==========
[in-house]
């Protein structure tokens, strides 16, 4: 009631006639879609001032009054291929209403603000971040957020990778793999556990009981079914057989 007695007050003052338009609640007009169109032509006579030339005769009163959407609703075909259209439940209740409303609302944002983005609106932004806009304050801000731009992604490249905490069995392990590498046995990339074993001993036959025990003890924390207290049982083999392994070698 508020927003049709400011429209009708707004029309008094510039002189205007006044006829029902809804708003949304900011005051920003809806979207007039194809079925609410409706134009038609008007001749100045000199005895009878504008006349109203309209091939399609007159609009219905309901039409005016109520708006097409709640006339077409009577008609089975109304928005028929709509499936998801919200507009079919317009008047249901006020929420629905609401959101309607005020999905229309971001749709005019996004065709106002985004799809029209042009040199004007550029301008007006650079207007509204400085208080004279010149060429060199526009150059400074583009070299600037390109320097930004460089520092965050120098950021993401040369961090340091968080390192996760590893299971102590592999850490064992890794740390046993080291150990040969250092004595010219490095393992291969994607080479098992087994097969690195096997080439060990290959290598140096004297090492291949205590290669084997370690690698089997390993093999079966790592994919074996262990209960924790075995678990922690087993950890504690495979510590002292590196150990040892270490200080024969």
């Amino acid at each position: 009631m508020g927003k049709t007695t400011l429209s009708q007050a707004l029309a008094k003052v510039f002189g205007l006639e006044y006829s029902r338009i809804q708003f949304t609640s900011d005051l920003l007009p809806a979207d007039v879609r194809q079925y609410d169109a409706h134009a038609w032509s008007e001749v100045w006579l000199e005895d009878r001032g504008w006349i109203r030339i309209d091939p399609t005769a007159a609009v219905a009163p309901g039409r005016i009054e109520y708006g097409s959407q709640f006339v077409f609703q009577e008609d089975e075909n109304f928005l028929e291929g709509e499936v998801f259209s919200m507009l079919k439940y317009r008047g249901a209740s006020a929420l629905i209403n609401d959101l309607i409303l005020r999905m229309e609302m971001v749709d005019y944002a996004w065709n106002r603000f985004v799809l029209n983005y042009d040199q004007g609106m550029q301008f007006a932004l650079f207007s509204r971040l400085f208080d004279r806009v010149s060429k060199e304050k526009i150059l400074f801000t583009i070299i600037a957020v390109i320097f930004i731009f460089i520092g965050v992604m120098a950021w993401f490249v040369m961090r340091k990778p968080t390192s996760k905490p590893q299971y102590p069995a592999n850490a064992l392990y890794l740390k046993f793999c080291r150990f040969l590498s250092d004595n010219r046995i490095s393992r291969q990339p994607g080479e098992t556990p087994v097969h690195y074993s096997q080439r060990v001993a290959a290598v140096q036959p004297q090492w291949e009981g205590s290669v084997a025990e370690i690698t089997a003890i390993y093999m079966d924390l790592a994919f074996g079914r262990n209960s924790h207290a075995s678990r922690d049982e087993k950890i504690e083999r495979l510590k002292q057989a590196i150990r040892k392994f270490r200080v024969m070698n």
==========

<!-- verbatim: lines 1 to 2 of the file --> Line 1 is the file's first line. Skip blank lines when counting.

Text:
[in-house]
């Protein structure tokens, strides 16, 4: 009631006639879609001032009054291929209403603000971040957020990778793999556990009981079914057989 007695007050003052338009609640007009169109032509006579030339005769009163959407609703075909259209439940209740409303609302944002983005609106932004806009304050801000731009992604490249905490069995392990590498046995990339074993001993036959025990003890924390207290049982083999392994070698 508020927003049709400011429209009708707004029309008094510039002189205007006044006829029902809804708003949304900011005051920003809806979207007039194809079925609410409706134009038609008007001749100045000199005895009878504008006349109203309209091939399609007159609009219905309901039409005016109520708006097409709640006339077409009577008609089975109304928005028929709509499936998801919200507009079919317009008047249901006020929420629905609401959101309607005020999905229309971001749709005019996004065709106002985004799809029209042009040199004007550029301008007006650079207007509204400085208080004279010149060429060199526009150059400074583009070299600037390109320097930004460089520092965050120098950021993401040369961090340091968080390192996760590893299971102590592999850490064992890794740390046993080291150990040969250092004595010219490095393992291969994607080479098992087994097969690195096997080439060990290959290598140096004297090492291949205590290669084997370690690698089997390993093999079966790592994919074996262990209960924790075995678990922690087993950890504690495979510590002292590196150990040892270490200080024969």